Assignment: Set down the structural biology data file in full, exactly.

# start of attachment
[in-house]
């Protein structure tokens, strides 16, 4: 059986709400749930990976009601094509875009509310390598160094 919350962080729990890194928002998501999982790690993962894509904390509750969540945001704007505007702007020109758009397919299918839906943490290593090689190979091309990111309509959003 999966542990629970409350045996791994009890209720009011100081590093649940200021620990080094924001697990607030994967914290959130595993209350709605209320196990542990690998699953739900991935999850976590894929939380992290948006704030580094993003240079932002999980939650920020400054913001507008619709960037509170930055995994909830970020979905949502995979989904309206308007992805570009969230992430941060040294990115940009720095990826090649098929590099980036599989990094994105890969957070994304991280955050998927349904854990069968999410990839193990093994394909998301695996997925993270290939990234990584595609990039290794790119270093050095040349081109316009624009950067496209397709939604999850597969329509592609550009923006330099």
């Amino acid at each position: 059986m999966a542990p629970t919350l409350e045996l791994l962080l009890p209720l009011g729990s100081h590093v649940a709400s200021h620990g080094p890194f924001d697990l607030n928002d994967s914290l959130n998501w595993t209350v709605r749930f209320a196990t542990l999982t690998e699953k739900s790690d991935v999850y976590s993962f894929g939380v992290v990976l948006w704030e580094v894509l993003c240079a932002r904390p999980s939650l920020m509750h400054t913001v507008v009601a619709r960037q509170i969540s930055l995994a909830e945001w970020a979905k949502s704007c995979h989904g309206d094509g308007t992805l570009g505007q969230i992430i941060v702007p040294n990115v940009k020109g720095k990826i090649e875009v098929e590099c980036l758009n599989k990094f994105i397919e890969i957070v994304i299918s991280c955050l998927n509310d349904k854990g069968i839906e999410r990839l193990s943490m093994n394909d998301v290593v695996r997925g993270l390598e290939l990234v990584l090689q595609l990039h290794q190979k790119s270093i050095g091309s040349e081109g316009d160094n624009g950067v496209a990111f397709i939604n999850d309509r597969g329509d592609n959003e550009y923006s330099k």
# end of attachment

[in-house]
């Protein structure tokens, strides 16, 4: 059986709400749930990976009601094509875009509310390598160094 919350962080729990890194928002998501999982790690993962894509904390509750969540945001704007505007702007020109758009397919299918839906943490290593090689190979091309990111309509959003 999966542990629970409350045996791994009890209720009011100081590093649940200021620990080094924001697990607030994967914290959130595993209350709605209320196990542990690998699953739900991935999850976590894929939380992290948006704030580094993003240079932002999980939650920020400054913001507008619709960037509170930055995994909830970020979905949502995979989904309206308007992805570009969230992430941060040294990115940009720095990826090649098929590099980036599989990094994105890969957070994304991280955050998927349904854990069968999410990839193990093994394909998301695996997925993270290939990234990584595609990039290794790119270093050095040349081109316009624009950067496209397709939604999850597969329509592609550009923006330099």
């Amino acid at each position: 059986m999966a542990p629970t919350l409350e045996l791994l962080l009890p209720l009011g729990s100081h590093v649940a709400s200021h620990g080094p890194f924001d697990l607030n928002d994967s914290l959130n998501w595993t209350v709605r749930f209320a196990t542990l999982t690998e699953k739900s790690d991935v999850y976590s993962f894929g939380v992290v990976l948006w704030e580094v894509l993003c240079a932002r904390p999980s939650l920020m509750h400054t913001v507008v009601a619709r960037q509170i969540s930055l995994a909830e945001w970020a979905k949502s704007c995979h989904g309206d094509g308007t992805l570009g505007q969230i992430i941060v702007p040294n990115v940009k020109g720095k990826i090649e875009v098929e590099c980036l758009n599989k990094f994105i397919e890969i957070v994304i299918s991280c955050l998927n509310d349904k854990g069968i839906e999410r990839l193990s943490m093994n394909d998301v290593v695996r997925g993270l390598e290939l990234v990584l090689q595609l990039h290794q190979k790119s270093i050095g091309s040349e081109g316009d160094n624009g950067v496209a990111f397709i939604n999850d309509r597969g329509d592609n959003e550009y923006s330099k």